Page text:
Should I Buy IBM? 3 Pros, 3 Cons

by James Brumley | April 11, 2013 9:49 am

Saying that International Business Machines (NYSE:IBM[1]) has been confounding investors would be an understatement.

On the one hand, IBM fans are cheering the fact that UBS upgraded the stock from neutral to a buy. On the other hand, those same investors have to be wondering why this tech-service name is now the sixth-most shorted constituent of the Dow Jones Industrial Average; what are those naysayers seeing that the rest of the market isn’t?

There’s more to the company than just an unusually high level of investor pessimism contrasting with new-found optimism from analysts, though. So should you buy IBM? To decide, we’ll look at the pros and the cons:


Nine consecutive years of rising quarterly earnings: It’s a bit cliché, but IBM is one of the market’s few true earnings juggernauts. The company’s year-over-year income has grown for 37 consecutive quarters, qualifying it as one of the market’s most reliable company’s in the world.

Positioned to be a major player in cloud computing: There’s no denying that ‘cloud’ is quickly becoming the centerpiece of consumer technology, but it’s no longer a simple matter of just making the service available; the needs are becoming specific, and providers are finding their niche. IBM’s niche is the lucrative private (internal corporate) cloud infrastructure, which dovetails perfectly into its systems and IT infrastructure business. In other words, International Business Machines has an inside route to real revenue growth.

$10 billion in cash: Just to be clear, there are plenty of companies that have plenty more cash, but IBM’s $10.4 billion in the bank gives the $236 billion company a lot of opportunity to acquire businesses or technologies that it can leverage into growth machines. And if $10 billion isn’t enough, this monster-sized company has no problem borrowing more. That flexibility allows it to stave off most budding competition.


Entering the mobile arena: Getting into a new line of business usually means new revenue opportunities, so the fact IBM is acquiring its way into the fast-growing mobile-support game seems exciting. But this is totally new territory for IBM — it might not “do mobile” as well as its experienced competition can. Even more worrisome is how the focus will be on applications (where lots of competition already exists) rather than operating systems (the company’s bread and butter). Adding in the fact that the company plans to double its investment in mobile this year sets IBM up for some costly lessons.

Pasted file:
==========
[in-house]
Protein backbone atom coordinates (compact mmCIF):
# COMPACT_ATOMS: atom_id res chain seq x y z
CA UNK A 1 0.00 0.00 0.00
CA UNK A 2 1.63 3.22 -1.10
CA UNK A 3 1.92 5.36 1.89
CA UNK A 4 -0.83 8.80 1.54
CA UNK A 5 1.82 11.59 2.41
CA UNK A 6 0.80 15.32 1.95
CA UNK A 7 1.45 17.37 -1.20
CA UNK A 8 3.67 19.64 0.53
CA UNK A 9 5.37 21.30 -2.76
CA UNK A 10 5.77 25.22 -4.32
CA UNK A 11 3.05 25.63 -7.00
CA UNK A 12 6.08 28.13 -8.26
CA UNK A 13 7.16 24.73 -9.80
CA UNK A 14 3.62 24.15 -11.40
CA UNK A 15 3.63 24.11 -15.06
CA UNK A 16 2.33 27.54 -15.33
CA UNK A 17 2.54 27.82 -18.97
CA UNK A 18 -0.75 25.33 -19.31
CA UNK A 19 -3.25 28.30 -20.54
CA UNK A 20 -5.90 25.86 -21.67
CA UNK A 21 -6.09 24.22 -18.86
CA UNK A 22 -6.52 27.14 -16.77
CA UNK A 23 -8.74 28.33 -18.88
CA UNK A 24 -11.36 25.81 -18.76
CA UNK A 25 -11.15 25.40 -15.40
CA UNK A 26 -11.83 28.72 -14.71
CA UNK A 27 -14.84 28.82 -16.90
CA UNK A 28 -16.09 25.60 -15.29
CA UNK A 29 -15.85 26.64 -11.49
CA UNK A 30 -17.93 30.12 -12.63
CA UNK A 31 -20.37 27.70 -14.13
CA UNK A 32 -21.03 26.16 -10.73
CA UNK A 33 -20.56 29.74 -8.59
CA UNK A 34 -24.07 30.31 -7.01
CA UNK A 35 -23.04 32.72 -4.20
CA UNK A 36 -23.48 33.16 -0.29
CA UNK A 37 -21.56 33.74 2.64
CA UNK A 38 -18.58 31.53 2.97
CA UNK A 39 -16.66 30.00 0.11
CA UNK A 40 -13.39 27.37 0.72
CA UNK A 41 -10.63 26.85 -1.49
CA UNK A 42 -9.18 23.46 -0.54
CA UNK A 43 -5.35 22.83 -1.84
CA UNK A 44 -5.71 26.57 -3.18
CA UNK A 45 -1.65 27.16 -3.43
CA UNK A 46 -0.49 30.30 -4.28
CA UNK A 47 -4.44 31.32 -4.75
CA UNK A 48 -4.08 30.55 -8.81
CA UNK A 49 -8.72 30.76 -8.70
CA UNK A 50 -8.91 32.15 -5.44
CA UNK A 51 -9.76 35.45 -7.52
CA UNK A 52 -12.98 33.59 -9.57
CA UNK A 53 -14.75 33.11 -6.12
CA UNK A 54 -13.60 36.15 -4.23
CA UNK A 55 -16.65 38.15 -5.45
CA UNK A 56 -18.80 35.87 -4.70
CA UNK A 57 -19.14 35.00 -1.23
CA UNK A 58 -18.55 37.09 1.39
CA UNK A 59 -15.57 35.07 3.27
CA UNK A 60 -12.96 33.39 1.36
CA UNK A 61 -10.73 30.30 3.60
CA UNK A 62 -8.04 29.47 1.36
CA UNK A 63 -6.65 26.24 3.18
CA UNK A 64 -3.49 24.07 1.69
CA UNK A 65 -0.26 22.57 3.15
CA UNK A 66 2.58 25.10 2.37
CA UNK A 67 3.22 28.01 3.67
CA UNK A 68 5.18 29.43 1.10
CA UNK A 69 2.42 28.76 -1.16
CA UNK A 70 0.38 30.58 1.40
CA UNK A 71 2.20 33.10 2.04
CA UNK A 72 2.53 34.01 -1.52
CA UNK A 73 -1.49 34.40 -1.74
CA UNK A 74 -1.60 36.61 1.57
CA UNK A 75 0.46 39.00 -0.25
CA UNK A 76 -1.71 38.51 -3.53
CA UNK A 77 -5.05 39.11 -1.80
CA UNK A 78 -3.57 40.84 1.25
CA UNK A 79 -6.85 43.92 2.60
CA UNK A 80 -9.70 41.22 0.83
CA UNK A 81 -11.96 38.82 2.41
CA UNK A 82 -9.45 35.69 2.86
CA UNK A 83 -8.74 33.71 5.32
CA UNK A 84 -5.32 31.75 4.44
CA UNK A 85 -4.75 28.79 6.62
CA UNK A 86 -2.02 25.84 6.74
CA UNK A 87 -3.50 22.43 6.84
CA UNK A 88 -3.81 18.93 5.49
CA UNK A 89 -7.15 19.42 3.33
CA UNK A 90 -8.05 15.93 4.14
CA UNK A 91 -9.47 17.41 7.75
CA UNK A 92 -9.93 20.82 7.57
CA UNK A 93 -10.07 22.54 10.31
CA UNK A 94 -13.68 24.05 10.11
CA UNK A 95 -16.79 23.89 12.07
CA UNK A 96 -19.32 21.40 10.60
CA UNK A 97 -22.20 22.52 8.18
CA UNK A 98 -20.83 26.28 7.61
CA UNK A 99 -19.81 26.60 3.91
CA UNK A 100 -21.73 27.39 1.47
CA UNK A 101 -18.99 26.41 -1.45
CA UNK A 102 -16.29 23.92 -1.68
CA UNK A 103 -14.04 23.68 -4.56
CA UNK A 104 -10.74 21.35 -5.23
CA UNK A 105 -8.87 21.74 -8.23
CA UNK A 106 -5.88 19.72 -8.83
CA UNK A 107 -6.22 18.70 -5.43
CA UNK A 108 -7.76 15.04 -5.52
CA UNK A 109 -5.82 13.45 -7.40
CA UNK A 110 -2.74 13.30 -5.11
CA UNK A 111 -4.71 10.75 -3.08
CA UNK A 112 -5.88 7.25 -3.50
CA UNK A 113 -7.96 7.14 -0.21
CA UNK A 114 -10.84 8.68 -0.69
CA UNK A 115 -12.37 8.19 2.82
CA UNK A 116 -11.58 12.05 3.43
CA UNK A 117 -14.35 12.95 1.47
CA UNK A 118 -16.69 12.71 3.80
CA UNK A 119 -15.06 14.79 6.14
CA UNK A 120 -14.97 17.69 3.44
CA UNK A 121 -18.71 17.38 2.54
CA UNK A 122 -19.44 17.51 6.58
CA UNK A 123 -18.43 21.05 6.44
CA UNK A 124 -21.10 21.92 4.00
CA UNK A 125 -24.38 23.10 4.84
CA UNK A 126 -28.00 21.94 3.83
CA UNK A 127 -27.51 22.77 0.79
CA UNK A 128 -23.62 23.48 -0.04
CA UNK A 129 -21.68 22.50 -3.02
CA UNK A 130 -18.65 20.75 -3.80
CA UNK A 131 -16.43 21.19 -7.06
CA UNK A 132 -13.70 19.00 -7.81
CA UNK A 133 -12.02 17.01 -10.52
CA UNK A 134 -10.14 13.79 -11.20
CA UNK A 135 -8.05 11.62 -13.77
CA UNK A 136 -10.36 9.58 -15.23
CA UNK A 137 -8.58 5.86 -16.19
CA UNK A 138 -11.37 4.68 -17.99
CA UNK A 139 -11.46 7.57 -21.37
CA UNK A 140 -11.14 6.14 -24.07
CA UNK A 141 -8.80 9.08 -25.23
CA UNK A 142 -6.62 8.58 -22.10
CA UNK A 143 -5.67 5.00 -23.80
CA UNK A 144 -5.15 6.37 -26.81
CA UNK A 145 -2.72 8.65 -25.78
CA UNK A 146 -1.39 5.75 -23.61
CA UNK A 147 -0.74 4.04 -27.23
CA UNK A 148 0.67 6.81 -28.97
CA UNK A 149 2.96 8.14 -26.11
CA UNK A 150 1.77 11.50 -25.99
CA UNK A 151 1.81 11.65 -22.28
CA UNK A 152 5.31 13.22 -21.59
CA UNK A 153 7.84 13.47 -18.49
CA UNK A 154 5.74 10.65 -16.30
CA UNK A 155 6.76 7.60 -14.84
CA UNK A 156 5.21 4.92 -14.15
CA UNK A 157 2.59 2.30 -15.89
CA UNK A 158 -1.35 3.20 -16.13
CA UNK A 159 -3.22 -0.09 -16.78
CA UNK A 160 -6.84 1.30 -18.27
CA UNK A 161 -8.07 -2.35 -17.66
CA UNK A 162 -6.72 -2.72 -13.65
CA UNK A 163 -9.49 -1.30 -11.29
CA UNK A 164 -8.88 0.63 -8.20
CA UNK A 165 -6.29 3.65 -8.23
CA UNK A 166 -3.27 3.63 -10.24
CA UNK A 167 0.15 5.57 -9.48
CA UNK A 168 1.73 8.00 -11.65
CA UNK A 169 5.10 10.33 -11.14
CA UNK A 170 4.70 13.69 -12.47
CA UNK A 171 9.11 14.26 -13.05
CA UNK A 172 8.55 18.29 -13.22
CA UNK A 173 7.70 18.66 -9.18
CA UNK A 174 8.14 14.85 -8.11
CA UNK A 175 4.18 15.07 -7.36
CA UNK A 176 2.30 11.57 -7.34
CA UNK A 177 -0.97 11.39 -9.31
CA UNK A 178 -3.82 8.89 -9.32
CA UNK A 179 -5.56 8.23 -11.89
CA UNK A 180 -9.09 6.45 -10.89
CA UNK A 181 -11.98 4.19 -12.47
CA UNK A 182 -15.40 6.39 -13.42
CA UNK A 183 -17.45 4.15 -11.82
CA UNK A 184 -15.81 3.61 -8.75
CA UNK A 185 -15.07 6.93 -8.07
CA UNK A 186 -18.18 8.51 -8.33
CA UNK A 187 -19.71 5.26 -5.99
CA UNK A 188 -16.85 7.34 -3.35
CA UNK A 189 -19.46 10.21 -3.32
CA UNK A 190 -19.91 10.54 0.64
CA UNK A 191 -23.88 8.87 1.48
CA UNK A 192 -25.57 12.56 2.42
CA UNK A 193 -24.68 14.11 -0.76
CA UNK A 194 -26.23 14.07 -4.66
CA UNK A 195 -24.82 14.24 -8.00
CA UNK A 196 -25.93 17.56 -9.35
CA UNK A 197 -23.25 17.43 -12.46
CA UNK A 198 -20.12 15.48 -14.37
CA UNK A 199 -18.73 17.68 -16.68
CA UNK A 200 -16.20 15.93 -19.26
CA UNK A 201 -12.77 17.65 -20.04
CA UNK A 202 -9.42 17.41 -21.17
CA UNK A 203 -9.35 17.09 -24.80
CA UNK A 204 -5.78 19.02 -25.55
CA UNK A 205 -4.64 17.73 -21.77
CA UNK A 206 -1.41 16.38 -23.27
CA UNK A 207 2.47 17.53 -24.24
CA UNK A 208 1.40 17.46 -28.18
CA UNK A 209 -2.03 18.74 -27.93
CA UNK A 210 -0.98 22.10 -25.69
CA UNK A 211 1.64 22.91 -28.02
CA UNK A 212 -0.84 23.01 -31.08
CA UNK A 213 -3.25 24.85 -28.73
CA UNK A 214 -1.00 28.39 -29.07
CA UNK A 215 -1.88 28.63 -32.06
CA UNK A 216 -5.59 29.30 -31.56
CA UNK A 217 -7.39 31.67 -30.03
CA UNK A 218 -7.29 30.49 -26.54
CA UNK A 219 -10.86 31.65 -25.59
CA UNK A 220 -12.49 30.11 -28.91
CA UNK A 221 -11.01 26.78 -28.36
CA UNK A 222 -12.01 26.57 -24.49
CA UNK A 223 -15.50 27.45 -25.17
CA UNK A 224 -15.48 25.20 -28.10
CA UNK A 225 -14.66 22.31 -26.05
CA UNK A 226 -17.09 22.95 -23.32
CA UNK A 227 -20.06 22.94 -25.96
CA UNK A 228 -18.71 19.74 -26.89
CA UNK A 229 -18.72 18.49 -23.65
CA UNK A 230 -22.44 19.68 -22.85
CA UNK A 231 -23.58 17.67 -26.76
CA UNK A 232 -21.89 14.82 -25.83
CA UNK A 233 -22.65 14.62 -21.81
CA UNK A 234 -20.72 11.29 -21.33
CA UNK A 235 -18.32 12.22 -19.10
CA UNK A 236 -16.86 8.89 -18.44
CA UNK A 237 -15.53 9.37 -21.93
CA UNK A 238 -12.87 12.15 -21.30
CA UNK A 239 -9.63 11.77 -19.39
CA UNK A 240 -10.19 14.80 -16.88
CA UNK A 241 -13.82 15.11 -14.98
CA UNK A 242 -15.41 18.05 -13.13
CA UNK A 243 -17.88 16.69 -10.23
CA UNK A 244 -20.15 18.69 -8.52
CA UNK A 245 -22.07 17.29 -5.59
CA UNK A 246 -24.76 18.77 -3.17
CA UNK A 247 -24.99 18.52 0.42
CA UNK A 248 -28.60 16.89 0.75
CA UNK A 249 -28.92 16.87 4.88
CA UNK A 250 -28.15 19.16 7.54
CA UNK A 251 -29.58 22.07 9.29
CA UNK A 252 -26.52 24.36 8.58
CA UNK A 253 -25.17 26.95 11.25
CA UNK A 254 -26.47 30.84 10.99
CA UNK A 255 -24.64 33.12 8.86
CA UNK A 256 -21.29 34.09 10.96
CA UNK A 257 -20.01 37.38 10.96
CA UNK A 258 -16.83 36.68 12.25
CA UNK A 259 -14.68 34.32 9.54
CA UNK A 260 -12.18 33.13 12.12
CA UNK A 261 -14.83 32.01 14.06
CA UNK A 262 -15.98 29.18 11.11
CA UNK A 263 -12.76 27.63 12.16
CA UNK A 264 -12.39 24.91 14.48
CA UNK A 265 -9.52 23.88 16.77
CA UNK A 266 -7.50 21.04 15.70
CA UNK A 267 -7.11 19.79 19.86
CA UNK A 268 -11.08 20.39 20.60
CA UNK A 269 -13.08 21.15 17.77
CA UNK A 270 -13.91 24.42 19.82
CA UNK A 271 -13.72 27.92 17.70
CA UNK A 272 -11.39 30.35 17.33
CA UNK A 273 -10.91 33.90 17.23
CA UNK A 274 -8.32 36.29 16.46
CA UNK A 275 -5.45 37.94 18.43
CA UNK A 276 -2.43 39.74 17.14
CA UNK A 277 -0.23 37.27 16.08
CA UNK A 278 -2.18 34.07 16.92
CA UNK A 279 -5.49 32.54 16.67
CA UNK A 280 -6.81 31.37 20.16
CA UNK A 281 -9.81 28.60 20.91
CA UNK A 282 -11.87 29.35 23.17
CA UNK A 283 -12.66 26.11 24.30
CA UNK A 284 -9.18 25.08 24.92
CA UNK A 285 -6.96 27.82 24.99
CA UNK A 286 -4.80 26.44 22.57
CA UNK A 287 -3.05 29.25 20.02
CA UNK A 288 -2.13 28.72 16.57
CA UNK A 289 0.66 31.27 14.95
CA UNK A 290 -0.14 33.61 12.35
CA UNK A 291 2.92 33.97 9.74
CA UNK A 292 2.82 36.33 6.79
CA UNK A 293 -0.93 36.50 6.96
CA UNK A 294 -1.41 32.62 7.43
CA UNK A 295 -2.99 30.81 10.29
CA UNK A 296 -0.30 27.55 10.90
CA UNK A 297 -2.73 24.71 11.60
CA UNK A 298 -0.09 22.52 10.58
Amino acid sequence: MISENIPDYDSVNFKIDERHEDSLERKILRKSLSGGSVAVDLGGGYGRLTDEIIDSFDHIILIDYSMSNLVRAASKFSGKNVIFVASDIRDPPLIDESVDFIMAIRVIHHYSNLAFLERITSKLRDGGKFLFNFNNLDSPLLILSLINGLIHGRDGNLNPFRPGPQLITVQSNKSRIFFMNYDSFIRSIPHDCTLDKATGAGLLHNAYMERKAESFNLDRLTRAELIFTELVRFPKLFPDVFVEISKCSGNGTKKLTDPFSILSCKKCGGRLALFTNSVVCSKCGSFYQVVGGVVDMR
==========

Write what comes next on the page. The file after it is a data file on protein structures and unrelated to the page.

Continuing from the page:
Weak revenue growth: While earnings may be growing persistently, the top line isn’t. Last year’s top line of $104.5 billion was actually a tad lower than 2011’s sales of $106.9 billion. Granted, the company was still able to increase the bottom line by carefully managing expenses, but that’s not a viable long-term growth tactic. The top line’s only expected to grow 1.7% this year too, which doesn’t offer up a lot of opportunity for earnings growth.

Fading reputation in a key market: For years, IBM was the undisputed king of corporate computing, providing its client companies the ability to manage and use massive amounts of digital information. A recent study, however, indicated that Oracle (NASDAQ:ORCL[2]) now offers higher-performance solutions for companies needing a “Big Data” solution. It’s not had an impact on revenue, but it’s only a matter of time before prospective customers start to compare the two companies, and choose Oracle over IBM. (Note that IBM countered Oracle’s claims, pointing out the study’s comparisons weren’t apples-to-apples. Oracle was pitting one of its newer and costlier systems against an older and cheaper IBM system.)


Clearly, some things are working in the company’s favor. It never hurts to have access to plenty of cash, and with mobile-mania in high gear right now, IBM’s entry into that race has won the market’s enthusiastic attention. But it’s not enough. IBM isn’t as equipped to play the mobile game as its competitors are, and lethargic revenue growth points to waning competitiveness in the company’s core business.

So should you buy IBM? No — you could do worse, but you also could do better … a lot better.

As of this writing, James Brumley did not hold a position in any of the aforementioned securities.

  1. IBM:
  2. ORCL:

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